Thursday, September 22, 2011

Calvin is Back

Two right whales involved in a "surface active group".  The
V-shaped blow is characteristic of right whales.
The New England Aquarium right whale research team found Calvin in the Bay of Fundy this week.  She had been seen last in March in Cape Cod Bay by the Provincetown Center for Coastal Studies.  It was appropriate that she arrived in the Bay to coincide with a visit from the Calvineers, Grade 7 and 8 students from the Adams School in Castine, ME.  They focus on Calvin and her unique story:  Here is a quote from their website, :

"Hello! Welcome to the first official website of the Calvineers! We're a small group of seventh and eighth graders who are dedicated to saving the endangered North Atlantic Right Whale. This species of whale migrates every year, from Florida, where their calves are born, to the Bay of Fundy, in Canada. There are only around four-hundred of these whales left. Together, we believe that by educating the public, we can help save the Right Whales." 

It was a pleasure to take them out on the Whales-n-Sails Adventure whale watch vessel on September 21, 2011 to find right whales.  Despite the fog closing in and extending our trip, we were able to find some right whales and had a great time with them, but, alas, not Calvin.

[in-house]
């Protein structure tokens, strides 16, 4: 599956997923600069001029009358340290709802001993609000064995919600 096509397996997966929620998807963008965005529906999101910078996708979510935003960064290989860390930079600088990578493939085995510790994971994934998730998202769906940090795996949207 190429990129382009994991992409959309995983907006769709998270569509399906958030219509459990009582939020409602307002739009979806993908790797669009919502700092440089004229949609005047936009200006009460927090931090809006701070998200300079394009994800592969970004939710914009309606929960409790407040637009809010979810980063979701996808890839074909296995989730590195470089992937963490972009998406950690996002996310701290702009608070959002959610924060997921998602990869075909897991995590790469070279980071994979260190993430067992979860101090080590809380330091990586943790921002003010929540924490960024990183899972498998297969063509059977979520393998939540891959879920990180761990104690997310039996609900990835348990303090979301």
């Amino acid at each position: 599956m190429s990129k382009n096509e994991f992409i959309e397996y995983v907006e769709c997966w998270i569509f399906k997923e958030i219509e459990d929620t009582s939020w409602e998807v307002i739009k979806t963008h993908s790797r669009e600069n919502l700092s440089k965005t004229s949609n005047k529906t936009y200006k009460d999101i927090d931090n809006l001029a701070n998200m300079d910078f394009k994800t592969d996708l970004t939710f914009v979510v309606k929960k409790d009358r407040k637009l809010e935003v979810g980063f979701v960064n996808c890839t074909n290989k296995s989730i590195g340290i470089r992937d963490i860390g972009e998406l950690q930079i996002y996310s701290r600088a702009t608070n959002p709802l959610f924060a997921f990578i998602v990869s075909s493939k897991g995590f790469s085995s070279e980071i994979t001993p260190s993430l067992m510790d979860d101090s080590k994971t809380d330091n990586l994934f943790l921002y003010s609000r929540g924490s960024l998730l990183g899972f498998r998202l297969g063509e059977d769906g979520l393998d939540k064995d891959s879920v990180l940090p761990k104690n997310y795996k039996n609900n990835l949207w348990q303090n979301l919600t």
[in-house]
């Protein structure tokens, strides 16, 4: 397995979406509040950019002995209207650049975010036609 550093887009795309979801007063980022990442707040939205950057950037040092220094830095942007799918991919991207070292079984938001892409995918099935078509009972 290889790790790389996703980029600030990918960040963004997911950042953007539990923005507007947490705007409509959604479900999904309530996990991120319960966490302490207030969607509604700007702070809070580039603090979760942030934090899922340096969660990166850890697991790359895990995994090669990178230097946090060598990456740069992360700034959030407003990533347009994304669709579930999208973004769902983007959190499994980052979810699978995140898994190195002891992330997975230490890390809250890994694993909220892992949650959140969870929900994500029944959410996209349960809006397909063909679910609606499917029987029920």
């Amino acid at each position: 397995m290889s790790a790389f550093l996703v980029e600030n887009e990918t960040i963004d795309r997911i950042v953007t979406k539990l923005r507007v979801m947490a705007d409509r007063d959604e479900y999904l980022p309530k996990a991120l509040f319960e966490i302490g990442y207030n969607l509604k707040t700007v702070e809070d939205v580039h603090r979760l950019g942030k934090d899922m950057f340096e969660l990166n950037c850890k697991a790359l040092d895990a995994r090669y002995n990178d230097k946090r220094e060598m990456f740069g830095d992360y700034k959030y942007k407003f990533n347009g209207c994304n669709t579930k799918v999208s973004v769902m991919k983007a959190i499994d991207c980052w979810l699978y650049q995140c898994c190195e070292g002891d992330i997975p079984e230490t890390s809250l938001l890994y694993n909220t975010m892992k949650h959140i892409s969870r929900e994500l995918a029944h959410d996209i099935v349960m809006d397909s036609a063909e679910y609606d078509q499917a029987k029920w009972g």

Calvineers aboard the "Elsie Menota" after viewing right whales
Calvineers under "Delilah's"skeleton and life size model in
the New Brunswick Museum, Saint John, NB. Delilah was
Calvin's mother and died in 1992 leaving Calvin to fend for herself

Monday, September 19, 2011

Gemini Update

September 17 there was a large group of right whales engaged in a Surface Active Group (SAG) or courtship group.  These SAGs usually consist of a focal female and a range of number of males from as few as one to as many as 50!  This SAG was about 20 whales and we caught the end of it when the female dove and the males started to mill about.

Gemini's head as seen from the right

One of the pair of scars on Gemini's back which resulted in his name.

New entanglement scars on Gemini's tail.
One of the males was Gemini, seen earlier in August in the Bay of Fundy by the New England Aquarium research team.  He has relatively recent new entanglement scars on his tail that have healed and turned white.  Scarring in right whales is often with white scar tissue which is easy to see against their dark skin.